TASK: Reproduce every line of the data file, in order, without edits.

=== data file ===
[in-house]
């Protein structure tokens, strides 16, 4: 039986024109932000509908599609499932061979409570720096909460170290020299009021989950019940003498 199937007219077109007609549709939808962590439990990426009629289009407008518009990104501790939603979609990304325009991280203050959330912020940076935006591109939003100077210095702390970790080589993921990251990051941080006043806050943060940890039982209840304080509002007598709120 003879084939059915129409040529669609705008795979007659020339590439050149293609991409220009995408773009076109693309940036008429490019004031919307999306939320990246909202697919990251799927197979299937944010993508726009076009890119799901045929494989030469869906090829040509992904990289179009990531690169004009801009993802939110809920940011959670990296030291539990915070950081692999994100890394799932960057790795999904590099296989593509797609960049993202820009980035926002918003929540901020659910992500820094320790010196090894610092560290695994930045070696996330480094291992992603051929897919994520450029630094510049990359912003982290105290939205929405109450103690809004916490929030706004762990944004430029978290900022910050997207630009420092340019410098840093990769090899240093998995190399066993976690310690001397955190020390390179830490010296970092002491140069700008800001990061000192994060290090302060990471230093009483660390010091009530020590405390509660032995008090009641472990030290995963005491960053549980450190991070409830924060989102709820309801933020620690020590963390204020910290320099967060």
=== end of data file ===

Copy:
[in-house]
């Protein structure tokens, strides 16, 4: 039986024109932000509908599609499932061979409570720096909460170290020299009021989950019940003498 199937007219077109007609549709939808962590439990990426009629289009407008518009990104501790939603979609990304325009991280203050959330912020940076935006591109939003100077210095702390970790080589993921990251990051941080006043806050943060940890039982209840304080509002007598709120 003879084939059915129409040529669609705008795979007659020339590439050149293609991409220009995408773009076109693309940036008429490019004031919307999306939320990246909202697919990251799927197979299937944010993508726009076009890119799901045929494989030469869906090829040509992904990289179009990531690169004009801009993802939110809920940011959670990296030291539990915070950081692999994100890394799932960057790795999904590099296989593509797609960049993202820009980035926002918003929540901020659910992500820094320790010196090894610092560290695994930045070696996330480094291992992603051929897919994520450029630094510049990359912003982290105290939205929405109450103690809004916490929030706004762990944004430029978290900022910050997207630009420092340019410098840093990769090899240093998995190399066993976690310690001397955190020390390179830490010296970092002491140069700008800001990061000192994060290090302060990471230093009483660390010091009530020590405390509660032995008090009641472990030290995963005491960053549980450190991070409830924060989102709820309801933020620690020590963390204020910290320099967060």